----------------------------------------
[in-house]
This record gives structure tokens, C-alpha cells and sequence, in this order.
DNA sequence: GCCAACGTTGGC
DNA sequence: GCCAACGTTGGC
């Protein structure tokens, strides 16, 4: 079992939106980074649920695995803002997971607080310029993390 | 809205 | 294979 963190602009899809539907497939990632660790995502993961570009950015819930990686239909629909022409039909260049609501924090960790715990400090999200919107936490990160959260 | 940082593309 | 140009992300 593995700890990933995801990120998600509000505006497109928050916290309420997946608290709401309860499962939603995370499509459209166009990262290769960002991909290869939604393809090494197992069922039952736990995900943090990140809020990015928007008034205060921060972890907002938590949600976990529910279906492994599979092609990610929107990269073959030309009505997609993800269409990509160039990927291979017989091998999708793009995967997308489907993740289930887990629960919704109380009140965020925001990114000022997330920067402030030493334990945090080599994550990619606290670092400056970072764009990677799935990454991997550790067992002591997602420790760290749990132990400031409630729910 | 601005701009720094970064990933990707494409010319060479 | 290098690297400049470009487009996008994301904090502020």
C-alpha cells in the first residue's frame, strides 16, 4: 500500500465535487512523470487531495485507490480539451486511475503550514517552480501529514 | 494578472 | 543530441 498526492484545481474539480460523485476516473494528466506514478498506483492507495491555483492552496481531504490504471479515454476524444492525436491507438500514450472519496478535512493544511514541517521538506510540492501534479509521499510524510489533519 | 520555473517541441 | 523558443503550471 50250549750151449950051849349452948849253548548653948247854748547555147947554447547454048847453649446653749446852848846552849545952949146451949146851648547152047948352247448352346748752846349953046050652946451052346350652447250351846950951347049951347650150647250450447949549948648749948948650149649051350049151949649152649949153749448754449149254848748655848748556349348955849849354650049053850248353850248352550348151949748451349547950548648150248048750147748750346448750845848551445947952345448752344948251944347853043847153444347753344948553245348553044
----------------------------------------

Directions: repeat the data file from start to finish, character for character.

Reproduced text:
[in-house]
This record gives structure tokens, C-alpha cells and sequence, in this order.
DNA sequence: GCCAACGTTGGC
DNA sequence: GCCAACGTTGGC
């Protein structure tokens, strides 16, 4: 079992939106980074649920695995803002997971607080310029993390 | 809205 | 294979 963190602009899809539907497939990632660790995502993961570009950015819930990686239909629909022409039909260049609501924090960790715990400090999200919107936490990160959260 | 940082593309 | 140009992300 593995700890990933995801990120998600509000505006497109928050916290309420997946608290709401309860499962939603995370499509459209166009990262290769960002991909290869939604393809090494197992069922039952736990995900943090990140809020990015928007008034205060921060972890907002938590949600976990529910279906492994599979092609990610929107990269073959030309009505997609993800269409990509160039990927291979017989091998999708793009995967997308489907993740289930887990629960919704109380009140965020925001990114000022997330920067402030030493334990945090080599994550990619606290670092400056970072764009990677799935990454991997550790067992002591997602420790760290749990132990400031409630729910 | 601005701009720094970064990933990707494409010319060479 | 290098690297400049470009487009996008994301904090502020």
C-alpha cells in the first residue's frame, strides 16, 4: 500500500465535487512523470487531495485507490480539451486511475503550514517552480501529514 | 494578472 | 543530441 498526492484545481474539480460523485476516473494528466506514478498506483492507495491555483492552496481531504490504471479515454476524444492525436491507438500514450472519496478535512493544511514541517521538506510540492501534479509521499510524510489533519 | 520555473517541441 | 523558443503550471 50250549750151449950051849349452948849253548548653948247854748547555147947554447547454048847453649446653749446852848846552849545952949146451949146851648547152047948352247448352346748752846349953046050652946451052346350652447250351846950951347049951347650150647250450447949549948648749948948650149649051350049151949649152649949153749448754449149254848748655848748556349348955849849354650049053850248353850248352550348151949748451349547950548648150248048750147748750346448750845848551445947952345448752344948251944347853043847153444347753344948553245348553044